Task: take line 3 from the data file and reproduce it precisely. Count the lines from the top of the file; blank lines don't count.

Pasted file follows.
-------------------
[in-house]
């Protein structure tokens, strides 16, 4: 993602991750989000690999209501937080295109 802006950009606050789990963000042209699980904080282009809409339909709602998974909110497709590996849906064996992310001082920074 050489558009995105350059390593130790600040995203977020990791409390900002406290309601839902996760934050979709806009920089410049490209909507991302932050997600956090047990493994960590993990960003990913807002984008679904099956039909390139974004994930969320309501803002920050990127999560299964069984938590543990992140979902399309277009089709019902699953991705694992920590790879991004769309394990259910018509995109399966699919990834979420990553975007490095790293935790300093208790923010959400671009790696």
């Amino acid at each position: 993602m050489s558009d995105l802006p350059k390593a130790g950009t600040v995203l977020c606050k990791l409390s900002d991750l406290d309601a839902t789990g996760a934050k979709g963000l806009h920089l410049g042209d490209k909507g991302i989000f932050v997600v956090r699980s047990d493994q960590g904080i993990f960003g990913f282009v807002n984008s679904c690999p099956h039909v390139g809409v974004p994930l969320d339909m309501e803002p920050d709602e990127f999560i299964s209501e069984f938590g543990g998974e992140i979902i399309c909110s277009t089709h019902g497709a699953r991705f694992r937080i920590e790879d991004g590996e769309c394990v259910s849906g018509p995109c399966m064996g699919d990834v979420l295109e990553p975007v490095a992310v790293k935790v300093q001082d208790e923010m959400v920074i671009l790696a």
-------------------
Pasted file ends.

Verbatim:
């Amino acid at each position: 993602m050489s558009d995105l802006p350059k390593a130790g950009t600040v995203l977020c606050k990791l409390s900002d991750l406290d309601a839902t789990g996760a934050k979709g963000l806009h920089l410049g042209d490209k909507g991302i989000f932050v997600v956090r699980s047990d493994q960590g904080i993990f960003g990913f282009v807002n984008s679904c690999p099956h039909v390139g809409v974004p994930l969320d339909m309501e803002p920050d709602e990127f999560i299964s209501e069984f938590g543990g998974e992140i979902i399309c909110s277009t089709h019902g497709a699953r991705f694992r937080i920590e790879d991004g590996e769309c394990v259910s849906g018509p995109c399966m064996g699919d990834v979420l295109e990553p975007v490095a992310v790293k935790v300093q001082d208790e923010m959400v920074i671009l790696a």